The embroidery is simply breathtaking, some of it with "speaking coats-of-arms" (because Jews were prohibited from receiving noble titles) in sumptuous Baroque frames. Fully-fledged "needlework paintings" that glittered in the flickering light of candles and torches in a triumph of coloured silks and of gold and silver thread, these pieces were produced by the skilled hands of women who, though shut away inside the home, displayed astonishing creativity and vast knowledge.
The oldest fabrics on display in the exhibition, datable to the 15th century, include a curtain for the holy ark from the Museo Ebraico di Roma, another from the Synagogue in Pisa and a textile panel from the ‘Badia Fiorentina hanging’ which originally adorned the walls of the church on solemn feast days. All these fabrics are in tooled velvet interwoven with gold thread in the "griccia" motif, a pomegranate on a sinuous stem, which may well be the textile design that best symbolises the Renaissance in Tuscany.
A surprising discovery is the Aron Ha Qodesh, a holy ark from the oldest synagoge in Pisa. The painted decoration and gilding on the ark, which has now been identified as a 16th century original, have resurfaced from beneath the countless coats of white paint that had defaced it.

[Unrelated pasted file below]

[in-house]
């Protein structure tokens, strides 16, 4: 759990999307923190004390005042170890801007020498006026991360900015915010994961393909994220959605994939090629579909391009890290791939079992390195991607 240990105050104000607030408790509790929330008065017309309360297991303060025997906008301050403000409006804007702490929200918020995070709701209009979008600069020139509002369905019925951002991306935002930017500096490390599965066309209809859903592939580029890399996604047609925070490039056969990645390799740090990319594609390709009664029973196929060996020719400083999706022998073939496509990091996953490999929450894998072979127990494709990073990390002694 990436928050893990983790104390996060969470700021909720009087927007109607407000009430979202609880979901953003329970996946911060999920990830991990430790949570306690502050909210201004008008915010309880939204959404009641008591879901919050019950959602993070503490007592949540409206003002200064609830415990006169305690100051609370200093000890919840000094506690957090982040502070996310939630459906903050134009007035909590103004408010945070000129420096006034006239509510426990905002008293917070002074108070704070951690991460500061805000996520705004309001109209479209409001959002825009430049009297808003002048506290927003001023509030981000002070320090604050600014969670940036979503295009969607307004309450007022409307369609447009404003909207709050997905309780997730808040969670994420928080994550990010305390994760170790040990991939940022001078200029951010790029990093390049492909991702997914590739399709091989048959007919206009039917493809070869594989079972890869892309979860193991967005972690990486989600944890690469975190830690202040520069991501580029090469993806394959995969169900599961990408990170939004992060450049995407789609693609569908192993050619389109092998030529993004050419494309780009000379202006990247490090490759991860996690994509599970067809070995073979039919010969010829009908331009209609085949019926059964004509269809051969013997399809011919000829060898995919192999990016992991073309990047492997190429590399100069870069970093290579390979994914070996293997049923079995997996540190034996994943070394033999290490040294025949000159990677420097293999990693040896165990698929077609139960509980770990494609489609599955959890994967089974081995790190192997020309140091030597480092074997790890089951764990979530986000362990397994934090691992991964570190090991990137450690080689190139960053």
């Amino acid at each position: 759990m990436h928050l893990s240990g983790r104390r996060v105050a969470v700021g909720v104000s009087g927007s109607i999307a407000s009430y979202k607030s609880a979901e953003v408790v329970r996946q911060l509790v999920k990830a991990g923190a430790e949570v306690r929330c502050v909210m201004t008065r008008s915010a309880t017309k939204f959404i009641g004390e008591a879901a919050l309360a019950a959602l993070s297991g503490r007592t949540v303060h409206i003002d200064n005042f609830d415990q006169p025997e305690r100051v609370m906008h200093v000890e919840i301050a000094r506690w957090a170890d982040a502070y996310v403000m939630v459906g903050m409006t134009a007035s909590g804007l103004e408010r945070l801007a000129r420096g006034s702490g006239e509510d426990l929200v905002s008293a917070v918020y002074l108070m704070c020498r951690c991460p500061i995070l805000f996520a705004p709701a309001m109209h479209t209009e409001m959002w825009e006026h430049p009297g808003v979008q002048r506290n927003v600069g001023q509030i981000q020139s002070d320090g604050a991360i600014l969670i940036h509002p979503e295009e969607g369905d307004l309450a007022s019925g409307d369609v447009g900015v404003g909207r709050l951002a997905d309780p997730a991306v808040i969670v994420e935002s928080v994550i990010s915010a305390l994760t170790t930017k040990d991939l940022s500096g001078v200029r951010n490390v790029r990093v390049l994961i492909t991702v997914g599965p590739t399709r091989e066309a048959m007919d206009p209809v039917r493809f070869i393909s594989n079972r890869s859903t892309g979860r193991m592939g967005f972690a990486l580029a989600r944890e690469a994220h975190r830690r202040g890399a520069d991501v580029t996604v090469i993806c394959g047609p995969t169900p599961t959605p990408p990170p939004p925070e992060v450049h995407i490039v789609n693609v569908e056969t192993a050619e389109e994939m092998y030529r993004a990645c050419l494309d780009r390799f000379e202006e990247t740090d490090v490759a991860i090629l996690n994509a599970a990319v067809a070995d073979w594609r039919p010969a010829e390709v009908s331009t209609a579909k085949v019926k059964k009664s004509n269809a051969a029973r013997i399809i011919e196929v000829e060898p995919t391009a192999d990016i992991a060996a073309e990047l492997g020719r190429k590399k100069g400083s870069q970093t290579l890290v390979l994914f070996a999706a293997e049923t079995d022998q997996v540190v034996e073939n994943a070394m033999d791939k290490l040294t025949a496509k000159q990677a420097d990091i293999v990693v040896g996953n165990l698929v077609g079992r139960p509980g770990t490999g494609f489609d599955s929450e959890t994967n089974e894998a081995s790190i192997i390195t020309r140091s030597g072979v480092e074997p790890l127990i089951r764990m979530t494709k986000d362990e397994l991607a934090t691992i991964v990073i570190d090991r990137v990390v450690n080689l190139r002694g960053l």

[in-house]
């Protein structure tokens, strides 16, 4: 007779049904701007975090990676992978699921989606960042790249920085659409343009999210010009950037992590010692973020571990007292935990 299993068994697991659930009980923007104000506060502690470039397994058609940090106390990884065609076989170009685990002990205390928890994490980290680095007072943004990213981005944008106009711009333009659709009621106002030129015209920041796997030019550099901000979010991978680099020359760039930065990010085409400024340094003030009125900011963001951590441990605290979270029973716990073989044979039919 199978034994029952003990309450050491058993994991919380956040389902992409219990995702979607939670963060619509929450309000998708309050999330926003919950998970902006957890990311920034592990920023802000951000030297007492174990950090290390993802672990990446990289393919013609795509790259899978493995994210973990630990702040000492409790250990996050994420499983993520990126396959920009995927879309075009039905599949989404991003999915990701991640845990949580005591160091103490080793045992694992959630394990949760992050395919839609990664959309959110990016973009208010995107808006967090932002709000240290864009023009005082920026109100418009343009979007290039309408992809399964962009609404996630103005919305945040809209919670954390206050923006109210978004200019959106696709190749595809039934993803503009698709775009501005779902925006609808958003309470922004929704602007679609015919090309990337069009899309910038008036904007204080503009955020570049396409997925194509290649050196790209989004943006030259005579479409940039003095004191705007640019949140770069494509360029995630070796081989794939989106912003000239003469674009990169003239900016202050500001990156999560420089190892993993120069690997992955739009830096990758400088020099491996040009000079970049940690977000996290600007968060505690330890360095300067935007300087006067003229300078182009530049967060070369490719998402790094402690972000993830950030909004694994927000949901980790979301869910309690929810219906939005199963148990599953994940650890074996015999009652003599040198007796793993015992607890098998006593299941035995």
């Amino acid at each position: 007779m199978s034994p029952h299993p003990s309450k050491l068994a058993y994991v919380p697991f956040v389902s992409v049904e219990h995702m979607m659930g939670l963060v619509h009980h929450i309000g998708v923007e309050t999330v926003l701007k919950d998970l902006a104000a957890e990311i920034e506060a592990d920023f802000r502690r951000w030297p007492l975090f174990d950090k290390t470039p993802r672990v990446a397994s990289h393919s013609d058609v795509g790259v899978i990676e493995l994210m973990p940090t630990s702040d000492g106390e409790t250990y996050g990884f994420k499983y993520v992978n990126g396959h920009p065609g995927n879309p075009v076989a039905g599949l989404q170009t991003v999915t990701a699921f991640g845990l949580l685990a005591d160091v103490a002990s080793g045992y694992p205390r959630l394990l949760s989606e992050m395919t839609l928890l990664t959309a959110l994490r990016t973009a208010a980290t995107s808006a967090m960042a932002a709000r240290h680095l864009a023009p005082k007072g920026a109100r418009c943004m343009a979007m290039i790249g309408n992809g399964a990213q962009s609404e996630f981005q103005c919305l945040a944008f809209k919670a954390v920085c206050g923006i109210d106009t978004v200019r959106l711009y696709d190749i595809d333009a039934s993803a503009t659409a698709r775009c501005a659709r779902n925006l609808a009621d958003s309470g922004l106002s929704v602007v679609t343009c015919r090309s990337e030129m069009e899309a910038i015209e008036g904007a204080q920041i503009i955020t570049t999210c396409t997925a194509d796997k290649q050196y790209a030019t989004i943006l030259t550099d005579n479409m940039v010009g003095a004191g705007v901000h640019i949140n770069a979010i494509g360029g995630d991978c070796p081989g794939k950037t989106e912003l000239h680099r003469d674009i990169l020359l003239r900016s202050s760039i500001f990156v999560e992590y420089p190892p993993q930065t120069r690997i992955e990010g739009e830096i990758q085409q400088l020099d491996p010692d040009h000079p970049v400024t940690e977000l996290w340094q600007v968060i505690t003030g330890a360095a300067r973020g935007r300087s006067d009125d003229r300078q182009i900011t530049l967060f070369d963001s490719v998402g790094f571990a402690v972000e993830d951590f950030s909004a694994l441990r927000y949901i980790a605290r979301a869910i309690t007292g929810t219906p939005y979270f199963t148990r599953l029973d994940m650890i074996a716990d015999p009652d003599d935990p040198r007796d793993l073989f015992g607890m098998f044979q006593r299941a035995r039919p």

The exhibition's thematic sections bring us up to our own day via 19th century textile collecting, the greatest exponent of which was Giulio Franchetti who donated his collection to the Museo del Bargello, but also via the entrepreneurial spirit (in particular that of the Forti-Bemporad family in Prato) and the creativity of a number of celebrated fashion stylists.
The exhibition closes with an absolute masterpiece, a piece of lace some eight metres long designed by Lele Luzzati for the ocean liner Oceanic, in the shape of a collage of ancient and modern pieces reproducing The Splendour and Images of Italy's Commedia dell'Arte in an unusual medium combining traditional manual skill with unbelievable expressionist strength.
As the Director of Uffizi Galleries, Eike Schmidt, explained: “it is a sweeping exhibition exploring a theme never yet addressed before now. Visitors will be stunned by the variety and richness of the items on display, which range from solemn liturgical vestments and fabrics to diplomatic gifts, garments, embroidery, portraits, ready-to-wear and much more. These fabrics tell the brimming, riveting story of the Jewish people in Italy”.
Alessandra Di Castro, President of the Foundation for the Museo Ebraico di Roma, remarked: “The Jewish production of textiles, as indeed of silverware and of other forms of decorative art, is closely bound to the broader history of Italian art. It has been influenced down the ages by the changing tastes of Italy's artistic civilisation and has itself caused and influenced those changes. That is why this exhibition concerns everyone and shines the spotlight on a common heritage – an unbelievable heritage in terms of both its quality and its sheer quantity – which needs to be enhanced and protected, but above all, its story needs to be told so that people can become acquainted with it in all its rich variety”.
Curated by Dora Liscia Bemporad and Olga Melasecchi, catalogue published by Giunti.